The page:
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Have news and sports interviewers gotten lazy with their questions?   Every time I hear  “Tell me how it feels…?” as the lead question, I think the interviewer has not prepared.  It is such a general, lazy question.

Better sports questions would be ones that relate specifically to the situation for which they are interviewing the person. For baseball,  “When you were down 1-2, what kind of pitch were you looking for?”  “Did you go up looking for an opposite field hit?” “How did you change your approach seeing him for the second time?”

High level political journalists have usually done their homework and ask questions with followups to drill through the wishy-washy no-answer responses or clarify to viewers that the question is being avoided.

Good questions add credibility to the questioner and the source by giving the viewer insights they may not have otherwise gotten.

The soft questions may ingratiate the journalist to the source making it easier to access them for additional questions and more air time.  Witness how Trump favours easy questioners from politically aligned media – which is a little more blatant than usual.

I interviewed the Canadian Figure Skating team, one by one, at their training camp back in the day when they were on top, holding many world titles and podium positions.  I was part of their media preparations as a friendly interviewer.  I was also gathering recording content for a series of radio commercials for the Royal Bank of Canada.

Here are some lessons I learned about doing interviews:

  • Prepare carefully.  Become familiar with the background of the person and the issues they face.
  • Keep the questions open-ended but directed to the area you want to cover. The interviewer is not the star and should be unobtrusive.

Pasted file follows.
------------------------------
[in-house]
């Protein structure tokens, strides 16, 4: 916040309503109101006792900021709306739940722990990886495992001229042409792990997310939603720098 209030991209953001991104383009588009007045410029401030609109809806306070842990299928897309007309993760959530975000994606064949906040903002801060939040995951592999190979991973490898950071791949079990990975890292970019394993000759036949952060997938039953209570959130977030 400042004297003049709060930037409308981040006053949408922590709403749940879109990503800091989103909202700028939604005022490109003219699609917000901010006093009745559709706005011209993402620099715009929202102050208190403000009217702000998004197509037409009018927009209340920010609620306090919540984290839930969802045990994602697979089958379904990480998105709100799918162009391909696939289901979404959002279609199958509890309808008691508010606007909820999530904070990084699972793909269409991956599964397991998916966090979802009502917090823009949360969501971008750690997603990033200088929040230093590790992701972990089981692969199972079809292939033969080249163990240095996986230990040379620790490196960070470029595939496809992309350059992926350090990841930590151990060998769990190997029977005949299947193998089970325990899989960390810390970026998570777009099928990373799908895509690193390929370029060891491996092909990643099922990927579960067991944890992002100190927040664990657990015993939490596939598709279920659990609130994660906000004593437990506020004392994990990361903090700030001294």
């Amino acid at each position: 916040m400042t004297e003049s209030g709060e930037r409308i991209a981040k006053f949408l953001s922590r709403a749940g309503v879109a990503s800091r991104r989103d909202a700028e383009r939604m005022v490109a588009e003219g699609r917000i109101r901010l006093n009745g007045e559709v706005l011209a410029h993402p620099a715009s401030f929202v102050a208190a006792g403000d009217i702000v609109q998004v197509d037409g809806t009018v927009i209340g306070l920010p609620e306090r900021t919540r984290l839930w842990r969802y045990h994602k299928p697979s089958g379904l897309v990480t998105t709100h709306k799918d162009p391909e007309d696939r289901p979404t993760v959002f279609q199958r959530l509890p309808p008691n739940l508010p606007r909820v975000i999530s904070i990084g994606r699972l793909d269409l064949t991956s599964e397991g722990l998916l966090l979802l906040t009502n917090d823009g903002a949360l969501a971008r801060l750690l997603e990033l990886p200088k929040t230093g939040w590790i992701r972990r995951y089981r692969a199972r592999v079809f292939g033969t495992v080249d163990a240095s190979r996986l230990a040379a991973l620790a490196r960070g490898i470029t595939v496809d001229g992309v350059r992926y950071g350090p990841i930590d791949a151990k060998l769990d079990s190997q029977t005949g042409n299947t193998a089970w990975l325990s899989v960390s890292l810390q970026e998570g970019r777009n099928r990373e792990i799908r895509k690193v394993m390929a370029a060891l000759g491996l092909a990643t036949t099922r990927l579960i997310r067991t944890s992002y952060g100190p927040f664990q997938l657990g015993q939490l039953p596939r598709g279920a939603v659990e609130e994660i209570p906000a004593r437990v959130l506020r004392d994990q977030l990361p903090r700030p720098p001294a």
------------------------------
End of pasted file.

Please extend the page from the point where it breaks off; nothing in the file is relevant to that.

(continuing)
• Establish a relationship with the person conducive to obtaining information. This can be done off-line on introduction to relax the person.
  • Ask questions that are relevant to your source and that induce the source to talk.  Try to obtain information on a theme you have in mind in advance.
  • Listen and watch attentively.  Great reporters are great listeners.  Note what is said, how it is said and what is not said. Change direction accordingly.
  • Help the source along with segues to push the source to delve deeper, such as, “you say you were confused at that point…”  Let the silence hang and prompt a response. Often you just need to repeat the last phrase the source just said, as a psychiatrist does.

I do recall one young skater who was interviewing for the first time.  She kept giving me one word answers and I had keep coaxing her to continue.  It was a tough job to edit together a 60 second segment that was interesting.

As to the quality of sports interviews these days – my friend, the broadcaster, says it is a lack of funds to attract better journalists.  It is a tough world out there for the media with all the fragmentation reducing revenues.  We feel for you… now how does that feel?

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